Plant Profile: Paperbark Maple (Acer griseum)

 

In Monday’s Did You Know? post, I mentioned the Paperbark Maple (Acer griseum) and I promised that we’d look at it further in future posts. Well, today’s the day so let’s dive in. Paperbark Maple is a delightful small tree that reaches 20′-30′ tall by  15′-25′ wide at maturity. It is a slow grower so it will take many years to reach its ultimate size. In commercial settings, this plant would perform brilliantly in a courtyard where a more typical maple would overpower the space. In a residential setting, this tree can be used as a specimen or in front of evergreens to show off its beautiful bark. Paperbark Maple is often sold as a multi-stemmed tree but single leaders are available as well.

Acer griseum prefers moist, well-drained soil but will tolerate less. If it is planted in a particularly droughty area of the landscape, it will most certainly languish. This immediately rules it out for streetscape plantings where the trees are planted in those tiny little tree wells in the middle of a concrete jungle. Most gardeners enjoy tending their landscape so once it is established, it can fare quite well in most gardens. Acer griseum is native to China and is hardy in Zones 4-8. This fits the bill for all of the Mid-Atlantic gardening region.

Paperbark Maple is grown primarily for its beautiful, cinnamon colored exfoliating bark that is best noticed when the tree is bare in the winter. It is particularly breathtaking when viewed against a snowy backdrop. The bark peels off in curious thin, curly strips…in fact it’s hard to resist peeling the bark as you pass it by. Another noteworthy characteristic of this species is that it tends to cast dappled shade so ornamentals can be grown underneath…this is very different from the dense shade that a red maple or sugar maple cast.

The leaves of Acer griseum are a bit different from the typical red or sugar maple as well. The leaves consist of three lobes that sort of resemble poison ivy to me (remember the saying, leaves of 3, leave them be). Its leaves are plain jane during the summer but erupt into a magnificent array of colors in the fall. Paperbark Maple is often one of the last trees to change into its fall wardrobe, but the colors are magnificent…they can vary from yellow to orange, and red to pink. It’s interesting to note that the leaves can remain on the tree through the first part of winter in Virginia.

Paperbark Maple is not bothered by any serious pests or diseases so it can fit into almost any landscape. It’s especially at home in gardens where the caretaker is a bit more relaxed and likes for nature to take its course (that’s me by the way). If you have been looking for a tree that can fit into a small landscape and has year-round interest, Acer griseum should certainly be considered. I’d love to hear your opinions and experience with Paperbark Maple. Leave me a comment below or e-mail me at stacey@midatlanticgardening.com. Happy gardening!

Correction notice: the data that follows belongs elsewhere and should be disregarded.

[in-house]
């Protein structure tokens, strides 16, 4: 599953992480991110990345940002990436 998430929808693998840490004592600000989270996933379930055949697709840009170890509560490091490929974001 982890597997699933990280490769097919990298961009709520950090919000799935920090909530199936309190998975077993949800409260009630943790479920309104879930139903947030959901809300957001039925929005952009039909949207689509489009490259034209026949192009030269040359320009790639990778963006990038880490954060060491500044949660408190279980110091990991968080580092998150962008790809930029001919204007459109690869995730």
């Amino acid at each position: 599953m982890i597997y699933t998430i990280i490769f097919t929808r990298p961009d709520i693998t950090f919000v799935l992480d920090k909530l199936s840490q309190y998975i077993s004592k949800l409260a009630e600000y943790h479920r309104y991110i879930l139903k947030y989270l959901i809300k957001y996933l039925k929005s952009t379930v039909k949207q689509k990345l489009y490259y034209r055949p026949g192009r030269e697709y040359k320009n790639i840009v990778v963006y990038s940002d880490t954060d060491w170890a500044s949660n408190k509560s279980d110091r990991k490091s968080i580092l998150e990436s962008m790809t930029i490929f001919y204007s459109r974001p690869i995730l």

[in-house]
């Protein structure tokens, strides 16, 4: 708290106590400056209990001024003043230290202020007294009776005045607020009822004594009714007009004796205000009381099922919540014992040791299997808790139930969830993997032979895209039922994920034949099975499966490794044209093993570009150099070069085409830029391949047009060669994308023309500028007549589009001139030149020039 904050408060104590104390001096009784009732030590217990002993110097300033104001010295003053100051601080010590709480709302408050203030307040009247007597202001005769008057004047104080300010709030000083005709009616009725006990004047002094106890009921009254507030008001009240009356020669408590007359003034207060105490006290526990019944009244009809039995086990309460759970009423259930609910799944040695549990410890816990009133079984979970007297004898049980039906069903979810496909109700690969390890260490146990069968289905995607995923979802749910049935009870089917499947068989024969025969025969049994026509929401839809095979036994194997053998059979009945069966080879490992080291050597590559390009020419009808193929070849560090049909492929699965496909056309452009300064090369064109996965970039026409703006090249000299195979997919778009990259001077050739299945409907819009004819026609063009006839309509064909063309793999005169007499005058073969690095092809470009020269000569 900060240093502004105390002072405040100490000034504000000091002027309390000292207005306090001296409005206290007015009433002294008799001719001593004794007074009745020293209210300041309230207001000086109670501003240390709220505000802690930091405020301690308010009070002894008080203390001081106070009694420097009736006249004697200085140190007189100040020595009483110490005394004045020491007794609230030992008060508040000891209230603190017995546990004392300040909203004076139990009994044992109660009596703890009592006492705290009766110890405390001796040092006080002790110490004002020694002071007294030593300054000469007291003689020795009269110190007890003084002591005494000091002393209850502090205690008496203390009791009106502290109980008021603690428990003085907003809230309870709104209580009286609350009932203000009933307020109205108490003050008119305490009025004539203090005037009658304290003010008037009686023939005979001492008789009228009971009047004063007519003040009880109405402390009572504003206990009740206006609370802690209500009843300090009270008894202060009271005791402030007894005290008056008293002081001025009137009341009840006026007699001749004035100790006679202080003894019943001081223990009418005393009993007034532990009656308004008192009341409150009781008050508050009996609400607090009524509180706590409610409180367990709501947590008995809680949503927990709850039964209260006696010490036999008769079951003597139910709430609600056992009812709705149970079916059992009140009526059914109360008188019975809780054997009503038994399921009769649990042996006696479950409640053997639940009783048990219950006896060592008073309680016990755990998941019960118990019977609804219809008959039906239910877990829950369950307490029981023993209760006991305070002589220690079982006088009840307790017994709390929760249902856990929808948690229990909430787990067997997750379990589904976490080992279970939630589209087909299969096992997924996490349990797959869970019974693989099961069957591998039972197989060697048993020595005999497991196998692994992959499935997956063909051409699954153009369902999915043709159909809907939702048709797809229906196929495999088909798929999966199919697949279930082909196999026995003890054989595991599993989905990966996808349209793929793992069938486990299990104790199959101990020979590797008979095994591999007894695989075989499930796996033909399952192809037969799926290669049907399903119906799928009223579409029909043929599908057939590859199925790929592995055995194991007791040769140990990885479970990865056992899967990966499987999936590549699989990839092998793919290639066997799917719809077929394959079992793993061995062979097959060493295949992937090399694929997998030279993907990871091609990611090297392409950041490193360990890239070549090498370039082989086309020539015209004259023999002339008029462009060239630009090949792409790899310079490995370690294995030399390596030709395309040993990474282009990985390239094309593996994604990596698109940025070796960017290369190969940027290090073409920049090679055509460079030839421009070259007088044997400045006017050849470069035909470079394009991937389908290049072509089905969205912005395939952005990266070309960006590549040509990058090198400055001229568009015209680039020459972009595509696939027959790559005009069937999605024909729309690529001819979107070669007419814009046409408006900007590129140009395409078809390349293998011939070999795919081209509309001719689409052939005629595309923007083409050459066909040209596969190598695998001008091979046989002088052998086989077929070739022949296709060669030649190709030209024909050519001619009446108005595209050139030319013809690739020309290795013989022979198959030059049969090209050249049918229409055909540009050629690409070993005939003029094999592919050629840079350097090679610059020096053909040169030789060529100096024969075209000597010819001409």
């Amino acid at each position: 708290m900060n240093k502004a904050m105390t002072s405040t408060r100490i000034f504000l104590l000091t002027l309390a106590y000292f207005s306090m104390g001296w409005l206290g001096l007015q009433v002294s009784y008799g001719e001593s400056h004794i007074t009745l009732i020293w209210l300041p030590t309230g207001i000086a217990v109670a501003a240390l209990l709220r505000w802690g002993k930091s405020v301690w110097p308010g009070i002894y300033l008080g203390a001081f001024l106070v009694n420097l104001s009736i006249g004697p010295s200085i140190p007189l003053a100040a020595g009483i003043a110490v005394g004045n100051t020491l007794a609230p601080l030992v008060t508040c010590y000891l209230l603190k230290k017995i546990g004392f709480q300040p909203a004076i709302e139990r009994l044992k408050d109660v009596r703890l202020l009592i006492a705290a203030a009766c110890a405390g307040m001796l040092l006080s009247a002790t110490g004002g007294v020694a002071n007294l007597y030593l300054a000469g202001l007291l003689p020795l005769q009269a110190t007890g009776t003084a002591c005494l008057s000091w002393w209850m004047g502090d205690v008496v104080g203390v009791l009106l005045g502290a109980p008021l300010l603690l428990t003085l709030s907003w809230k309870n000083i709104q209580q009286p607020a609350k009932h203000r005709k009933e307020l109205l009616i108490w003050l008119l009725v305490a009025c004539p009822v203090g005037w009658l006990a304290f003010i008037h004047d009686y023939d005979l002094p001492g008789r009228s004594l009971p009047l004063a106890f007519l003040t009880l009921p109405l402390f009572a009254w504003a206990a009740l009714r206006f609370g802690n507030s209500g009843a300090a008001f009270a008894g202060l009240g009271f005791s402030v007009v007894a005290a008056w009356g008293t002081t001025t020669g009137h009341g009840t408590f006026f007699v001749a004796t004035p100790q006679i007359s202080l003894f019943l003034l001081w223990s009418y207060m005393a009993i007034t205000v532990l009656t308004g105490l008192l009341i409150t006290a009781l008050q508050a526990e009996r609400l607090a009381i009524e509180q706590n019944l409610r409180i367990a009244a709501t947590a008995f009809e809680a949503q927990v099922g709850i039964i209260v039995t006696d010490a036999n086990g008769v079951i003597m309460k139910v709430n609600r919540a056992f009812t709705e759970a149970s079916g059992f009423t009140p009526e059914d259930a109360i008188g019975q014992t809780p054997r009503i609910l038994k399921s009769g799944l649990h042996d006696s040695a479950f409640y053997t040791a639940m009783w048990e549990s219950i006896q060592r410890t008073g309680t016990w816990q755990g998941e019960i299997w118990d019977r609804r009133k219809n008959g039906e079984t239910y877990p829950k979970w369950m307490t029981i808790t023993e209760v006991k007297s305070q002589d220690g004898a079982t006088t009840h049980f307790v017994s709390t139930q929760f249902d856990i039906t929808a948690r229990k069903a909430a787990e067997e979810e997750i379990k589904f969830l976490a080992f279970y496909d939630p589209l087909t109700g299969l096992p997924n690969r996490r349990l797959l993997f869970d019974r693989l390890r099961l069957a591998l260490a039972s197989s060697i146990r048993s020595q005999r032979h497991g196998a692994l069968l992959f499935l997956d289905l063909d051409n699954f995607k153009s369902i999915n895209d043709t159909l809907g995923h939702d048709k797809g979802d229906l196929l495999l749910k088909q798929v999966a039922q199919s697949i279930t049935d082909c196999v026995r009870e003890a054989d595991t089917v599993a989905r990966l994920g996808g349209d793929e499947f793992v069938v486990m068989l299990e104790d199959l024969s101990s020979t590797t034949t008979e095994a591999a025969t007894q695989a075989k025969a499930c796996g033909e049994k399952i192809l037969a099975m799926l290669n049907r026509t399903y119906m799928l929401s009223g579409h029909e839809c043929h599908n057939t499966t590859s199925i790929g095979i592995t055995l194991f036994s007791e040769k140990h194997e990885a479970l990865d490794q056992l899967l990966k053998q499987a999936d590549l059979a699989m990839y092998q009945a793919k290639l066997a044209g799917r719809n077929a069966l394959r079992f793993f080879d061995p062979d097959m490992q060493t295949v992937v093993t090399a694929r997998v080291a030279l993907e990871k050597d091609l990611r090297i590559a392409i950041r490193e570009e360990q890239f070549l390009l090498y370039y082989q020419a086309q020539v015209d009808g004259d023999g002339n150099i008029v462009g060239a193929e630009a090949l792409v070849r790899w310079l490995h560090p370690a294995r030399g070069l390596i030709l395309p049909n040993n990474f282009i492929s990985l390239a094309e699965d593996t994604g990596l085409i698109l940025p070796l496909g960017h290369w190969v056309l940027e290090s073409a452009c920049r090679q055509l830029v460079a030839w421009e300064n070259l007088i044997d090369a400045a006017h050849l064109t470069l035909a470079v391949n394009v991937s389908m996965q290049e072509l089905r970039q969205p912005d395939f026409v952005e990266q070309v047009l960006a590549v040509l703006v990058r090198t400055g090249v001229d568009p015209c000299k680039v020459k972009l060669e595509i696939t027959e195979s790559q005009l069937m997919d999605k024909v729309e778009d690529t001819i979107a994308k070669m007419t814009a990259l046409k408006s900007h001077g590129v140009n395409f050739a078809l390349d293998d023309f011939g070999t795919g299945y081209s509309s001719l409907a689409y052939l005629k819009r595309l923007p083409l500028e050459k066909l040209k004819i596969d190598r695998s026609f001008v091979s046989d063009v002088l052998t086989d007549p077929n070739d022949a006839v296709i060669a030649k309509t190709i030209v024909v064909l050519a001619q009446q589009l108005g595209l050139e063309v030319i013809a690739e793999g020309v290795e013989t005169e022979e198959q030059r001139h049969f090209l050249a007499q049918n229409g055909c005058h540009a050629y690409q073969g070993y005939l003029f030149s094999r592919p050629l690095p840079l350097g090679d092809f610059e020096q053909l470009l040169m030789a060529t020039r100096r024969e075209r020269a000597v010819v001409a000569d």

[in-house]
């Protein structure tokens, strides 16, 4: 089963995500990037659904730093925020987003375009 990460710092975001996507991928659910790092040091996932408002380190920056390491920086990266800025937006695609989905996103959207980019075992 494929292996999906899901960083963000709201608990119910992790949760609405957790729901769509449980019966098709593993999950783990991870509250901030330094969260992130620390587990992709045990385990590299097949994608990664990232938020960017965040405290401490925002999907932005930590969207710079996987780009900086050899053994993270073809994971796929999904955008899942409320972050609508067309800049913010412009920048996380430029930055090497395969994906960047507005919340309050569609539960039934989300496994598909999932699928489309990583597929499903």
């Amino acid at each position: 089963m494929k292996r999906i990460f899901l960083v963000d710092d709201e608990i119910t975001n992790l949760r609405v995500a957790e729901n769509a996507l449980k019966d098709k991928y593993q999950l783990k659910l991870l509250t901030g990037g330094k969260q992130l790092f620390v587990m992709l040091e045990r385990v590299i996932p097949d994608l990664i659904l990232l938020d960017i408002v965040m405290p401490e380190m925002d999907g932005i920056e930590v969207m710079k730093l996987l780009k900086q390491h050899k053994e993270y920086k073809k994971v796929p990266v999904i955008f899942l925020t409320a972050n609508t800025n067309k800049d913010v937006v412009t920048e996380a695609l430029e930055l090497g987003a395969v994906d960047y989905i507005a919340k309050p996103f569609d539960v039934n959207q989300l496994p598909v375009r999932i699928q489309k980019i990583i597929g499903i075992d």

Oh, just to give you a heads up, I am going to start delving into vegetable gardening in this Friday’s post. I actually have a reader question that deals with veggies so I may begin tomorrow (there’s decisiveness for you). I have to warn you: I LOVE, LOVE, LOVE vegetable gardening so this blog may tend to lean heavy in that direction for the next couple of weeks (or months). Send me your feedback and let me know if this is something that you are interested in…I’m here to help you with any gardening questions you have and I want to make sure that I’m meeting your needs. Thanks!

 

December 21, 2011Permalink 2 Comments

Winter Interest Plants

 

In today’s post I’ve decided to give you a quick list of plants that offer you winter interest. Over the next couple of months I’ll try to discuss them further in the Plant Profile posts.

Deciduous Trees

Acer griseum (Paperbark Maple) - this tree is grown in the winter for its beautiful exfoliating bark

Acer palmatum (Japanese Maple) - the form and silhouette of Japanese maples make them perfect in the winter

Evergreen Trees

Cunninghamia lanceolata (China Fir) – beautiful large trees with striking blue foliage

Chamaecyparis nootkatensis 'Pendula' (Weeping Alaskan Cedar) - large tree with graceful weeping arms

 

 

 

 

 

 

 

Picea abies 'Pendula' (Weeping Norway Spruce) - if you're looking for a specimen for the garden, this is it!

 

Deciduous Shrubs

Ilex verticillata (Winterberry) - produces an outstanding crop of berries and available in both dwarf and non-dwarf sizes

 

Hamamelis x intermedia (Witch Hazel) - this plant surprises people in February with its blooms

Callicarpa americana (Beautyberry) - beautiful purple berries are borne in the fall and often last into early winter if the birds don't get them first

Evergreen Perennials

Helleborus orientalis (Lenten Rose) - see my post for more information

Dryopteris erythrosora (Autumn Fern) - large clumps of evergreen foliage that can reach 3'-4' tall

Arum italicum 'Pictum' (Lords and Ladies) - see my post for more information

Deciduous Perennials – well it kind of goes without saying that deciduous perennials look like mulch since all of their perennial parts are underground for the winter.

I hope that you’ve received some inspiration to add some of these beauties to your garden. Too often we overlook the simpler, quieter parts of plants like the bark or marbled foliage for showy flowers. But it’s during the winter that we can appreciate the exfoliating bark of a paperbark maple or the bright red berries of the Winterberry. I’d love to hear about the plants that you enjoy in your winter garden. Leave me a comment in the section below or e-mail me at stacey@midatlanticgardening.com. Happy winter gardening!

December 16, 2011Permalink 1 Comment